6 Pride Facts That Will Challenge Your Perception Of LGBTQ Pride Month

When it comes to celebrating Pride Month, there's a lot of history left to explore. Sure, I love glitter and rainbows as much as the next person, but I have to admit, I was pretty surprised when I learned a lot of facts about LGBTQ Pride Month myself. Pride Month is meant to celebrate and honor the LGBTQ community, which feels especially significant in light of the recent, horrific attacks on the queer community in Orlando. But although it's true that the Pride Parade is one big, huge party and that Pride Month is a great time to go to LGBTQ bars and clubs for happy hour and dancing — there really is no celebration quite like Pride Month — it's important to remember that Pride is actually the result of decades of hard work and advocacy to protect the LGBTQ community and make the world a more inclusive place. All of which is to say, some of the facts you may not know about Pride might totally change your perception of the month-long event.

Pride can mean different things to different people, even within the same community. Some LGBTQ people never attend a Pride event. Some go with their children, their parents, their friends. Some go alone, with their office, or with their pets (there is nothing cuter than a dog in a rainbow bowtie, am I right?). But no matter who you are or how you identify, Pride is one thing for certain: A space full of acceptance and community. For many queer people, Pride is the first time you feel surrounded by people you relate to and who you feel can really understand you and your experiences.

It's always good, no matter what your personal experience with Pride is, to learn about your history and see how it all came together. Check out the list of surprising facts about Pride Month below to learn more:

1. Pride Commemorates The Stonewall Inn Riots

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If you're familiar with queer culture, you've probably heard about The Stonewall Inn, located in New York City's Greenwich Village. At the time of the riots (1968, to be exact), New York state laws prohibited homosexuality in public, so the LGBTQ community had to find secret, private safe spaces to meet — places like Stonewall. Unfortunately, these safe spaces were often raided by the police. But during one of these raids, the LGBTQ community of Stonewall began fighting back, leading to a series of demonstrations known as the Stonewall riots. In turn, the riots sparked discussions about the gay community and gay rights, in part leading to the Pride movement.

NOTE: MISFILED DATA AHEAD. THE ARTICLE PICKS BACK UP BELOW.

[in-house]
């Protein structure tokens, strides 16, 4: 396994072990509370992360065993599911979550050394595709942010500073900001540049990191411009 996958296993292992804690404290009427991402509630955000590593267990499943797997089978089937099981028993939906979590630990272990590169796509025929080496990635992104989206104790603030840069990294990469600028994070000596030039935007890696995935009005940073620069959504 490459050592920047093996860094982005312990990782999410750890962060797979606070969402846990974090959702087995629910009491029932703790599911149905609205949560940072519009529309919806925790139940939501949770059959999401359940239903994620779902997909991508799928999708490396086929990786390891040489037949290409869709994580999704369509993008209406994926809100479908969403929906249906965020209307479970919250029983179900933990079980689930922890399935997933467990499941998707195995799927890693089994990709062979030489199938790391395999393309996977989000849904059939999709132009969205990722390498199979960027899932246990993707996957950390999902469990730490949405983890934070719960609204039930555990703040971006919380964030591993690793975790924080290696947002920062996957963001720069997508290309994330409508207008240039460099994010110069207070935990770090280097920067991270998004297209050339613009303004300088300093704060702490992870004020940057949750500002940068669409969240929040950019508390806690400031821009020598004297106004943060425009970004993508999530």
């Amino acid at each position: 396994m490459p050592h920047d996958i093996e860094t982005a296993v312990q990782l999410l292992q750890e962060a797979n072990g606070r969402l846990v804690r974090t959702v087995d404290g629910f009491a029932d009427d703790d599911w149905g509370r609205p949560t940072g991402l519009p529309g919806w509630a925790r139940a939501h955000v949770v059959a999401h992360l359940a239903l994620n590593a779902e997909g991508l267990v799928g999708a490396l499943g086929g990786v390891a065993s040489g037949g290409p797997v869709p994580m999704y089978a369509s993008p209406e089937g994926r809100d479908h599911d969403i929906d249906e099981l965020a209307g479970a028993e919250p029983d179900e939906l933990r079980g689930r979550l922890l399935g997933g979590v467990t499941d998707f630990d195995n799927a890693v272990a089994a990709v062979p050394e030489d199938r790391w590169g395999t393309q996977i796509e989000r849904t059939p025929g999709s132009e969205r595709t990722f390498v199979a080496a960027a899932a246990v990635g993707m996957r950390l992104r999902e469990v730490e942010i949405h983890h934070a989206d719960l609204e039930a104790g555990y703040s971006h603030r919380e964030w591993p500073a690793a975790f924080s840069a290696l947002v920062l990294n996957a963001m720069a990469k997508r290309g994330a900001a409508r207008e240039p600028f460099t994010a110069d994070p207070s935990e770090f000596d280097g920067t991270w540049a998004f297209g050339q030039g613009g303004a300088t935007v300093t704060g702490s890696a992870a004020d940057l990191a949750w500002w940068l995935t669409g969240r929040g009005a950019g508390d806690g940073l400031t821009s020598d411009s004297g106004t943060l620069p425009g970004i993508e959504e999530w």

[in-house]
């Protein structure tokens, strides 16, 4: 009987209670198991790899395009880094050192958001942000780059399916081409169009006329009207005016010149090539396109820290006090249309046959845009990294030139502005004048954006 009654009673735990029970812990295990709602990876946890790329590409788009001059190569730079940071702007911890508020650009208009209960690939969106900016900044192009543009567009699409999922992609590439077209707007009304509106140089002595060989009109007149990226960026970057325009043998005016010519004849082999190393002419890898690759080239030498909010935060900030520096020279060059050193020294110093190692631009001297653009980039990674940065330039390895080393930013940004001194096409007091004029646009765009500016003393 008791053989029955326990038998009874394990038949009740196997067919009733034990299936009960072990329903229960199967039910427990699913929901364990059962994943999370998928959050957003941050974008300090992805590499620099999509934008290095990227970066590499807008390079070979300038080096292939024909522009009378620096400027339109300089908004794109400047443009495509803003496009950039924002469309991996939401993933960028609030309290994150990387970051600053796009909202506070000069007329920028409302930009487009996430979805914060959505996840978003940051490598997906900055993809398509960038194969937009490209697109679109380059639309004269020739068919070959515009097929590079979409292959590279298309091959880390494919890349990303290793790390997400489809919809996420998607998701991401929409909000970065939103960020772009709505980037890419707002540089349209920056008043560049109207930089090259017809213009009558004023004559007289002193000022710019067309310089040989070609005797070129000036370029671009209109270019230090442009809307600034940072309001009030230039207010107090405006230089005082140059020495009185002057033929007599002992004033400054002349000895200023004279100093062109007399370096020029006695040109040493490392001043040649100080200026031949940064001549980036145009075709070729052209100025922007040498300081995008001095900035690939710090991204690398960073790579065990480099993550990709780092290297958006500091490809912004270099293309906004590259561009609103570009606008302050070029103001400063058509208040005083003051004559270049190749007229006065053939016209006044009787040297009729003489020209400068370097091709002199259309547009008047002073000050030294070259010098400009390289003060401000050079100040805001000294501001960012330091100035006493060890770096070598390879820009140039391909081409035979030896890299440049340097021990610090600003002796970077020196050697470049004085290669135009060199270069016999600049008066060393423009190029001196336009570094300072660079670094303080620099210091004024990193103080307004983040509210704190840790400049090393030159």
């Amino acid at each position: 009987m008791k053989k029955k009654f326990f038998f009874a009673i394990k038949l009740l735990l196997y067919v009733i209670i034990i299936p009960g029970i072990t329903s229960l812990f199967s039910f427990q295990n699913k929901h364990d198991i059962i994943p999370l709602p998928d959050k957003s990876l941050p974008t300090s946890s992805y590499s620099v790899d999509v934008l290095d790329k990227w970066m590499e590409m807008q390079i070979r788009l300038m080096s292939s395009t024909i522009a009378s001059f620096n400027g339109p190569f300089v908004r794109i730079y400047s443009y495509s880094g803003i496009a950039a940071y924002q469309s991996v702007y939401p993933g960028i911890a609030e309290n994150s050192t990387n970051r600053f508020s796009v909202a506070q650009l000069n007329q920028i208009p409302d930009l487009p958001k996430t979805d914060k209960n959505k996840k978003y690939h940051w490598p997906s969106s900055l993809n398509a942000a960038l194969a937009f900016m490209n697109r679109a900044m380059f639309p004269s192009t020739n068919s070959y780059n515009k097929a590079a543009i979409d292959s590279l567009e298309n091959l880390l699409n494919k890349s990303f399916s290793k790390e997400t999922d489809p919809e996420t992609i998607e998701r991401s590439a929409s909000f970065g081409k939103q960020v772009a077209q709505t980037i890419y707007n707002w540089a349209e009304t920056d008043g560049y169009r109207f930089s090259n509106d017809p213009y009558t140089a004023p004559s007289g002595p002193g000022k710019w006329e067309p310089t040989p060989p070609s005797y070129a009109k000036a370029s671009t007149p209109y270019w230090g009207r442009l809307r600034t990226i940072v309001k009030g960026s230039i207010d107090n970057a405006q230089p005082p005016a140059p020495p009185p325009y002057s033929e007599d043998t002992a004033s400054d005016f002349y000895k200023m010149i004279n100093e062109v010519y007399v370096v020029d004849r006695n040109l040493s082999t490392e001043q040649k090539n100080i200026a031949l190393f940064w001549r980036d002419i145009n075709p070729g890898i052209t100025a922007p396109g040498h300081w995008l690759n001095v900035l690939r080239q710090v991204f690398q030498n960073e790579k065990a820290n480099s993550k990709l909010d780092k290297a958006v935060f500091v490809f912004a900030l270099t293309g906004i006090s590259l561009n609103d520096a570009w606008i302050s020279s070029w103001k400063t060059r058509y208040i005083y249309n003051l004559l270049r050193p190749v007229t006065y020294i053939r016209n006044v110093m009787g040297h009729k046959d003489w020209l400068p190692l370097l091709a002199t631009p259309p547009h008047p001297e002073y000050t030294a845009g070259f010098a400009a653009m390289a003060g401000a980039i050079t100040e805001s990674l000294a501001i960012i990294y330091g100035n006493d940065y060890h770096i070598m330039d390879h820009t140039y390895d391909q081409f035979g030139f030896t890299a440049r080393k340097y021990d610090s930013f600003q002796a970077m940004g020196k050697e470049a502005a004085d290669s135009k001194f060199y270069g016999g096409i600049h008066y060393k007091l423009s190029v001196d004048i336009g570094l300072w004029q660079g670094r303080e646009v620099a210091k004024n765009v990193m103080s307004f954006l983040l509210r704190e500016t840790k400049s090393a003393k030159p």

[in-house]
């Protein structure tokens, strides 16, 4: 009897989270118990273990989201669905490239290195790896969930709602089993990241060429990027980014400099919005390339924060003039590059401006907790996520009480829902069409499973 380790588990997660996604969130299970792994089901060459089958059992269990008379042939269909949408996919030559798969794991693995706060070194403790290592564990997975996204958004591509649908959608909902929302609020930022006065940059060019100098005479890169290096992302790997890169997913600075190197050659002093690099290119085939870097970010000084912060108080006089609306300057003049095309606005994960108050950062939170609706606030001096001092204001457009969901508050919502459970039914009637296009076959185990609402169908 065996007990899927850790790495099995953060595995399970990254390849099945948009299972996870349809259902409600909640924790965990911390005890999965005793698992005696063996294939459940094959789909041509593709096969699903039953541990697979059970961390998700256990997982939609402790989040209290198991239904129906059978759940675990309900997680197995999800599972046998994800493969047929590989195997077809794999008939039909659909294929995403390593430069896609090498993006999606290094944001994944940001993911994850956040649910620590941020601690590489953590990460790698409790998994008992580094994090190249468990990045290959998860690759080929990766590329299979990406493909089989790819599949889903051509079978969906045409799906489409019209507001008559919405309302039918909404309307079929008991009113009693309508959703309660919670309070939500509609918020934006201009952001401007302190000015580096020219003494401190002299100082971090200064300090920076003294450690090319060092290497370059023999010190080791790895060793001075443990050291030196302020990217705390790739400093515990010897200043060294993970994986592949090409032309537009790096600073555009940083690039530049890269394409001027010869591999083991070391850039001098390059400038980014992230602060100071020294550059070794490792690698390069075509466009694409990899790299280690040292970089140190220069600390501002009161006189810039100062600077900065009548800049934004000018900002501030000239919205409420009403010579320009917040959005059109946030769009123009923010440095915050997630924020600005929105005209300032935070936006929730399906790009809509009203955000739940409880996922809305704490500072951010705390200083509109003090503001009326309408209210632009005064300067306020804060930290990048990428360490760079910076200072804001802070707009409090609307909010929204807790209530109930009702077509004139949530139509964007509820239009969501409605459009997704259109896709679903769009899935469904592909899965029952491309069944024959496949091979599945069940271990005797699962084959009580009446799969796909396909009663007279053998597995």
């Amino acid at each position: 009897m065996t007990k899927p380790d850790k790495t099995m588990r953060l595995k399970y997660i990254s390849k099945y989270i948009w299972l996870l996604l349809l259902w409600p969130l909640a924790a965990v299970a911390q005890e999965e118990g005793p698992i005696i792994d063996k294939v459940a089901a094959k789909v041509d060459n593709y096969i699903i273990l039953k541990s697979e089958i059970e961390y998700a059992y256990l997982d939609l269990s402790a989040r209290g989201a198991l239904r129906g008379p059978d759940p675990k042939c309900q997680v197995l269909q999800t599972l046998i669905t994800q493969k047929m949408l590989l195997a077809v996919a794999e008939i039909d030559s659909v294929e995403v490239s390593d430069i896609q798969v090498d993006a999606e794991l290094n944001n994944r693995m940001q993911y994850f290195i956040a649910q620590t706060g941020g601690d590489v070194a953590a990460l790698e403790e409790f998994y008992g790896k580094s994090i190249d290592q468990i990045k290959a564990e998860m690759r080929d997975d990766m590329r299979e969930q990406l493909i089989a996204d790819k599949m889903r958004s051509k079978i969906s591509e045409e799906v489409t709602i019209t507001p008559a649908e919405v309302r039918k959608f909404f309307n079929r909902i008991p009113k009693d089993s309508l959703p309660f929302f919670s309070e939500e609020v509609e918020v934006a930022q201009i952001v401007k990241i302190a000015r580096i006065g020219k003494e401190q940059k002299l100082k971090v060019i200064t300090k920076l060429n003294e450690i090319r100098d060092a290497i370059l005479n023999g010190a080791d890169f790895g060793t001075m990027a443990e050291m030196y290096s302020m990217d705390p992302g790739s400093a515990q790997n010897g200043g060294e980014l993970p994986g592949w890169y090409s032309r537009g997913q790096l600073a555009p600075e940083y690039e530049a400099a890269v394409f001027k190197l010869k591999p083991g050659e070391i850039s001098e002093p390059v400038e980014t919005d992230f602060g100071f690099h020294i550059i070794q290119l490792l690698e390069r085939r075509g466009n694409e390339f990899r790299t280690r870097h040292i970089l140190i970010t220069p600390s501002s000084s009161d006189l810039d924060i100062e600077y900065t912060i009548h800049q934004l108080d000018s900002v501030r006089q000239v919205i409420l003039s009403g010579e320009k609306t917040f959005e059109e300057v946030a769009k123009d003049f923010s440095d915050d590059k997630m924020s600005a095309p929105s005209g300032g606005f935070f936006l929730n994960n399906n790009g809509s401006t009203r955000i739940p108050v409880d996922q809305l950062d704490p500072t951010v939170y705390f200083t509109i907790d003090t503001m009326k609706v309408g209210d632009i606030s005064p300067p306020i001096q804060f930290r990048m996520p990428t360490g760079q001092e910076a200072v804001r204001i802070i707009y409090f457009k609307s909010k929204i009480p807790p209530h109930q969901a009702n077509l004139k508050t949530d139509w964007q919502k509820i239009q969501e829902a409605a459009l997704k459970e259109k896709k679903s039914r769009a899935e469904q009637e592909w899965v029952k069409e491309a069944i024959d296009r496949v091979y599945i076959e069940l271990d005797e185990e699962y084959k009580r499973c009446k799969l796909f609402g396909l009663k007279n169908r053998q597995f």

2. The Stonewall Inn Was Owned By The Mob

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I know it sounds bizarre, but this is totally true: The Stonewall Inn was actually owned by people in the mafia. Members of the mob basically saw a business opportunity when they realized that LGBTQ people were being routinely turned away from other bars and clubs. The mob purchased Stonewall (originally a straight bar) and allegedly paid off local police to turn a blind eye to the queer community having such a presence in the establishment.

3. The Stonewall Inn Was Also Technically A "Private Club"

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To avoid local liquor laws that prohibited serving alcohol to the LGBTQ community, Stonewall had patrons sign a guest book (usually with pseudonyms) under the guise of the establishment functioning as a private "bottle club," as opposed to a standard bar.

4. The Lambda Symbol Is Also A Symbol Of Gay Rights

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Most people are familiar with the rainbow flag as a sign of LGBTQ rights. Interestingly, the Lambda symbol is also a traditional sign of queer equality. For instance, lambda (from the Greek alphabet) is typically associated with finding balance and equality. This makes sense in terms of the Pride movement, where people are striving to find balance and equality in society.

5. The First Pride Flag Debuted In 1978

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Speaking of the Pride Flag, the first one made its debut in 1978. Designed by San Francisco artist Gilbert Baker, the original Pride Flag contained eight colors with coordinating symbols for each. At the time of the Flag's creation, they broke down like this: Pink (sexuality), Red (life), Orange (healing), Yellow (sunlight), Green (nature), Turquoise (magic/art), Blue (serenity/harmony) and violet (spirit). Pretty cool, right?

6. Transgender Women of Color Played A Huge Role In Pride

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Transgender women of color played a massive role in the origins of Pride. For example, Sylvia Rivera, a bisexual transgender woman of Puerto Rican and Venezuelan decent, and Marsha P. Johnson, a black transgender woman, were both at the forefront of the Stonewall conflict, fighting for LGBTQ rights and equality. Specifically, both women advocated for space in the community for the transgender population, sex workers, and others who desperately needed legal protections and societal acceptance.

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